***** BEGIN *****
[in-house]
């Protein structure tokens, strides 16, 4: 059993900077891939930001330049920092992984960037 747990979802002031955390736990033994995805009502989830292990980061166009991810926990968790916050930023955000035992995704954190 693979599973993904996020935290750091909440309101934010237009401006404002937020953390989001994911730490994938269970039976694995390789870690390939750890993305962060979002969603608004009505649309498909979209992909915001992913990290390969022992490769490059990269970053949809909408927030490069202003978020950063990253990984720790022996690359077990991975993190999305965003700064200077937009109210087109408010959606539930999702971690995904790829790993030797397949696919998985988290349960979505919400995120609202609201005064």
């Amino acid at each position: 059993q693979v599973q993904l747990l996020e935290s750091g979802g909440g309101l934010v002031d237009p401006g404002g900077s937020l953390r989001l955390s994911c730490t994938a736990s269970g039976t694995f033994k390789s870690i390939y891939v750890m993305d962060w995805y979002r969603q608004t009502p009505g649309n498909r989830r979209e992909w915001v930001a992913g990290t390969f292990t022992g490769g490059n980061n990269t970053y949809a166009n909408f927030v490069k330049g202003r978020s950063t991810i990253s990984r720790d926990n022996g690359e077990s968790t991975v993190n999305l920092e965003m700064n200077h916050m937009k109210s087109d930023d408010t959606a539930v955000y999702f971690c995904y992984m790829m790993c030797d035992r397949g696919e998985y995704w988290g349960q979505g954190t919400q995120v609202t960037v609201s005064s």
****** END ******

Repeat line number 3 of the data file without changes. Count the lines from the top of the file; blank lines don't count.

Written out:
């Amino acid at each position: 059993q693979v599973q993904l747990l996020e935290s750091g979802g909440g309101l934010v002031d237009p401006g404002g900077s937020l953390r989001l955390s994911c730490t994938a736990s269970g039976t694995f033994k390789s870690i390939y891939v750890m993305d962060w995805y979002r969603q608004t009502p009505g649309n498909r989830r979209e992909w915001v930001a992913g990290t390969f292990t022992g490769g490059n980061n990269t970053y949809a166009n909408f927030v490069k330049g202003r978020s950063t991810i990253s990984r720790d926990n022996g690359e077990s968790t991975v993190n999305l920092e965003m700064n200077h916050m937009k109210s087109d930023d408010t959606a539930v955000y999702f971690c995904y992984m790829m790993c030797d035992r397949g696919e998985y995704w988290g349960q979505g954190t919400q995120v609202t960037v609201s005064s």